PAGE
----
Student made comic book to explain complex chemistry
Student made comic book to explain complex chemistry Veronica Berns holds the comic book "Atomic Size Matters" that she created to explain her doctoral chemistry thesis to her family (AP photos)
Student made comic book to explain complex chemistry
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Late last spring, a student worked late into the night. As she doodled, her chemistry thesis took on a life of its own, transforming into a comic book.

Veronica Berns, 28, was working on her Ph. D. in chemistry at the University of Wisconsin in Madison. Berns said she long struggled to explain her work to her parents and friends. The self-described comic book fan said she began drafting her thesis on quasicrystals. They are a subset of crystals that diverge from the usual structural characteristics of crystals. Berns quickly concluded that she would be best able to describe the oddball compounds with illustrations.

"They're not very well-polished illustrations. That's on purpose," Berns said. "I wanted it to be like I'm explaining on the back of an envelope."

On many occasions, it was on the back of an envelope or on a napkin that she doodled sketches. She was able to illustrate the chemical bonds to better show her parents what she was working on in the lab. Jody Berns, Veronica's mother, said their family has a history of doodling and has shared comics for years.

Veronica Berns surprised her family with her comic book. It was called "Atomic Size Matters." She showed it off at her graduation last year. The book depicts cartoons of Berns wearing various costumes. It uses humor as well as simple comparisons to describe elaborate chemistry.

"We're just really proud that she can take something so complex and put it into a fun visual explanation that everyone can enjoy," Jody Berns said.

Veronica Berns' professor Danny Fredrickson said Berns was the first of his students to construct her thesis in an artistic way. He said often it is difficult for scientists to explain what they do with proper context.

"If it's worth doing, we should be able to explain it," Fredrickson said.

He said Berns managed to accomplish that.

Berns said she hopes other scientists will find ways to illustrate what they're doing in the lab. She now lives in Chicago and works as a chemist. Berns also writes a blog in which she uses comics to explain the work of Nobel Prize winning scientists.

Berns started a Kickstarter fundraising campaign on the Internet to finance printing a small batch of the books. She said she wanted to raise $5,965 to cover the costs of professional printing. The website says she has raised more than $14,000.

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  • KatieK-Kut
    5/10/2015 - 09:54 p.m.

    That's a really good idea cause some people might not get the concept and by reading this it will help. People help a lot by fundraising she got over double what her goal was this shows that people care about her work and want to help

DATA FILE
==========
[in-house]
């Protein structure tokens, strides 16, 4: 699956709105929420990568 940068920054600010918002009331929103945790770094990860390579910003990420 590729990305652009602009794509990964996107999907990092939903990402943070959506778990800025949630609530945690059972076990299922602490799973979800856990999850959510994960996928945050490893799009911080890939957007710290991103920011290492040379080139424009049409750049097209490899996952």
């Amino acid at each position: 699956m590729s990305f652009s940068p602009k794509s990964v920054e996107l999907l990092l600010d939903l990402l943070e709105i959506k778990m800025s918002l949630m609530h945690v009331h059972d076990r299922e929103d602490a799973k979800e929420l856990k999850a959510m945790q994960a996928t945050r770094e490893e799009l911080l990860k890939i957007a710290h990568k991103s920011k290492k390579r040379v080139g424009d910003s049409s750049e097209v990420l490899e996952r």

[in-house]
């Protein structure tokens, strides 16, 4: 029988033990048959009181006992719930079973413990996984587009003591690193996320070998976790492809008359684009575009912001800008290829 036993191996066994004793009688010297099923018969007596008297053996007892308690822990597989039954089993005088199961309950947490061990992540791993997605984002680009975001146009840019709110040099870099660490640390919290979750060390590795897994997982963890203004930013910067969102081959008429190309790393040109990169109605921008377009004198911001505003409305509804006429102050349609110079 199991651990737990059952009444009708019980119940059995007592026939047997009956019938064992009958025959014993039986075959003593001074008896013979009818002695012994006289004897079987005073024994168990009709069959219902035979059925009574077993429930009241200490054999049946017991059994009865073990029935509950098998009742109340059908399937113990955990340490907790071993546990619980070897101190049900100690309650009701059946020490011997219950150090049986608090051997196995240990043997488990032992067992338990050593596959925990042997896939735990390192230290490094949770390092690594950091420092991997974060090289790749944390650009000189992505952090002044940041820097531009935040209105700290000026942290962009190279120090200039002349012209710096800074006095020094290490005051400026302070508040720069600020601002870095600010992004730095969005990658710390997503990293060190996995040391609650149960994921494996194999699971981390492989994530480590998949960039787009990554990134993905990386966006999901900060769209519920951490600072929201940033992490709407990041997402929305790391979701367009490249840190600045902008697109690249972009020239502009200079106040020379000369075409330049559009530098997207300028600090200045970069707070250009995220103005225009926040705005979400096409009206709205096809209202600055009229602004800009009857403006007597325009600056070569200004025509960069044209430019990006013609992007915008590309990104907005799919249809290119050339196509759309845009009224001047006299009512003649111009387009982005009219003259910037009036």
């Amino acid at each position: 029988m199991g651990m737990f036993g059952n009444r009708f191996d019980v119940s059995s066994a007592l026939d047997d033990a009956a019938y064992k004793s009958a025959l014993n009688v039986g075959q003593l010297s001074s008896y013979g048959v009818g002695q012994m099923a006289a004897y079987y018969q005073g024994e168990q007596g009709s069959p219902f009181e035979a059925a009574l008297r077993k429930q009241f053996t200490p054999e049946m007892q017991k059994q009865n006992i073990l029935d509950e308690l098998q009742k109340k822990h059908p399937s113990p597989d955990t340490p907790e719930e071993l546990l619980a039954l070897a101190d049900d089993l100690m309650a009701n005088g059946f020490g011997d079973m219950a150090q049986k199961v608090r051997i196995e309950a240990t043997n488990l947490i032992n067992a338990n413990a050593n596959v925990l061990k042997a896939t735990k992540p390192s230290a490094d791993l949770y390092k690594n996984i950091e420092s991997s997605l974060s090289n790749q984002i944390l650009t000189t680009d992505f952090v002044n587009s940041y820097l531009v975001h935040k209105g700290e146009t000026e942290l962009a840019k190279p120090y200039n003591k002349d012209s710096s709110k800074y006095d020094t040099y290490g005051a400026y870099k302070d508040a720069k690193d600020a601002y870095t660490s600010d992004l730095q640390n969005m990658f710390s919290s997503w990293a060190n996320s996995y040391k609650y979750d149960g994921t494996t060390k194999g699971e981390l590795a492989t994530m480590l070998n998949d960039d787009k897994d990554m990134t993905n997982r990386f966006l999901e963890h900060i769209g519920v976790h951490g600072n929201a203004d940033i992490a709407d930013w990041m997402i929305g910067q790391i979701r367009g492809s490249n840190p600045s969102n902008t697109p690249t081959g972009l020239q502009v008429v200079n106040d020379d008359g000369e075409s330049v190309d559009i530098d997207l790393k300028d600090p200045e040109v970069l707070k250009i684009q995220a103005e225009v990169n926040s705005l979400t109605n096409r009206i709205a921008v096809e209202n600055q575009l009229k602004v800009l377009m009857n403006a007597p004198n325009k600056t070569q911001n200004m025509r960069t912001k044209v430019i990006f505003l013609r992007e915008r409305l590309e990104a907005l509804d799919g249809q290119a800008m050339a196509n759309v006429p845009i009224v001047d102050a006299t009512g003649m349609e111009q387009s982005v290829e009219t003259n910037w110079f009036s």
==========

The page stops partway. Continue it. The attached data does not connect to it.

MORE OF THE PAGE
• JordanK-Kut
    5/11/2015 - 06:55 a.m.

    I think that this is a very good idea! It is so cool that you can turn something super challenging into something so fun. A lot of people I know are visual learners, and sometimes if they are learning something complicated and there is no picture to go with it then they will not understand it . Now that this book is created you will have pictures for everything which will help a lot of people! I think this is a great idea and we should do more stuff like this.

  • ZackJ-Kut
    5/11/2015 - 09:20 a.m.

    a comic book that based on since would like it but in my stand point I think that a person would LIKE IT A LOT!!! you meet your match Captain America my job here is done .

  • elsat-Sch
    5/11/2015 - 11:53 a.m.

    I think this is a great way to learn atomic size. Pictures help instead of reading a lot and + reading takes a lot of time with pictures it's shorter and you get a better view of what it is.

  • johnathank-Sch
    5/11/2015 - 11:55 a.m.

    This is a great way for people to understand chemistry in a fun way. I like that she enjoys doing it too. I hope I can buy this comic soon.

  • austinfop-Sch
    5/11/2015 - 12:00 p.m.

    I think I would want to read her comic books. I think that it is more easy to remember chemistry in a fun way so people can remember it with jokes.

  • GigiSylvester-Ste
    5/11/2015 - 01:07 p.m.

    This is really neat! I wish we were allowed make books for projects instead of building models. I think i'd learn better from a book.

  • LilyF-Kut
    5/11/2015 - 05:38 p.m.

    I think that is really cool. It would help a lot of people learn about chemistry just by looking at pictures. That would be really cool if we could just make comics or books instead of doing big projects.

  • sebastianserrano1
    5/11/2015 - 06:07 p.m.

    The chemist Veronica Berns made a comic book to describe advanced chemistry. In her earlier attempts to just ended up explain the chemistry subject in a simple way to her friends and family she usually ended up just confusing them. The comic was successful on Kickstarter and is something Berns is proud of. This article was short and had a unique topic that had quotes from the chemist which made the article much more interesting.

  • antont-Sch
    5/11/2015 - 06:21 p.m.

    I think it is interesting that a scientist can make a comic book that explains science at the same time.i would like to read that Atomic Matters book.

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